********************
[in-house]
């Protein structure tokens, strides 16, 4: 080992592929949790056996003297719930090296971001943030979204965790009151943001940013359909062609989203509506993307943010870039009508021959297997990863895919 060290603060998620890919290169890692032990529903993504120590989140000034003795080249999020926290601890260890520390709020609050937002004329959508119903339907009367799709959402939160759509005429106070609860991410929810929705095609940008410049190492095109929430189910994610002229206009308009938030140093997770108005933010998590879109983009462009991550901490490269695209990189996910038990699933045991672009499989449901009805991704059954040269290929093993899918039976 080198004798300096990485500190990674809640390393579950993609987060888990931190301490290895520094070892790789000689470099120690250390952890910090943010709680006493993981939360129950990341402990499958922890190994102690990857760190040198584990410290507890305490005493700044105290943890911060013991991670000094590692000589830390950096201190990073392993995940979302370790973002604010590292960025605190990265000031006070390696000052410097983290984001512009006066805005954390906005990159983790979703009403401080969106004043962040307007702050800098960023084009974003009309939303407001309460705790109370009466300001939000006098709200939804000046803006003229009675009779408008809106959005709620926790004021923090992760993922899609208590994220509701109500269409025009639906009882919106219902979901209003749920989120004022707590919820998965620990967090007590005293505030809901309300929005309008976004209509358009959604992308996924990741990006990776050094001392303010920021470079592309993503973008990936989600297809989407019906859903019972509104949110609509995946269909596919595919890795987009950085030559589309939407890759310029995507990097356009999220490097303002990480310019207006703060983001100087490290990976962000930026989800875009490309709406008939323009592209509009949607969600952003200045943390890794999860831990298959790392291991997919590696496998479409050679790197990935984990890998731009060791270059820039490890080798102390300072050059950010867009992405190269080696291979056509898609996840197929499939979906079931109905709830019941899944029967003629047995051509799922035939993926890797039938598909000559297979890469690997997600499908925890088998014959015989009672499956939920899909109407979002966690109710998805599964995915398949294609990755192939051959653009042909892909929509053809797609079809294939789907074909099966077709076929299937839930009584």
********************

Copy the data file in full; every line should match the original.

[in-house]
């Protein structure tokens, strides 16, 4: 080992592929949790056996003297719930090296971001943030979204965790009151943001940013359909062609989203509506993307943010870039009508021959297997990863895919 060290603060998620890919290169890692032990529903993504120590989140000034003795080249999020926290601890260890520390709020609050937002004329959508119903339907009367799709959402939160759509005429106070609860991410929810929705095609940008410049190492095109929430189910994610002229206009308009938030140093997770108005933010998590879109983009462009991550901490490269695209990189996910038990699933045991672009499989449901009805991704059954040269290929093993899918039976 080198004798300096990485500190990674809640390393579950993609987060888990931190301490290895520094070892790789000689470099120690250390952890910090943010709680006493993981939360129950990341402990499958922890190994102690990857760190040198584990410290507890305490005493700044105290943890911060013991991670000094590692000589830390950096201190990073392993995940979302370790973002604010590292960025605190990265000031006070390696000052410097983290984001512009006066805005954390906005990159983790979703009403401080969106004043962040307007702050800098960023084009974003009309939303407001309460705790109370009466300001939000006098709200939804000046803006003229009675009779408008809106959005709620926790004021923090992760993922899609208590994220509701109500269409025009639906009882919106219902979901209003749920989120004022707590919820998965620990967090007590005293505030809901309300929005309008976004209509358009959604992308996924990741990006990776050094001392303010920021470079592309993503973008990936989600297809989407019906859903019972509104949110609509995946269909596919595919890795987009950085030559589309939407890759310029995507990097356009999220490097303002990480310019207006703060983001100087490290990976962000930026989800875009490309709406008939323009592209509009949607969600952003200045943390890794999860831990298959790392291991997919590696496998479409050679790197990935984990890998731009060791270059820039490890080798102390300072050059950010867009992405190269080696291979056509898609996840197929499939979906079931109905709830019941899944029967003629047995051509799922035939993926890797039938598909000559297979890469690997997600499908925890088998014959015989009672499956939920899909109407979002966690109710998805599964995915398949294609990755192939051959653009042909892909929509053809797609079809294939789907074909099966077709076929299937839930009584």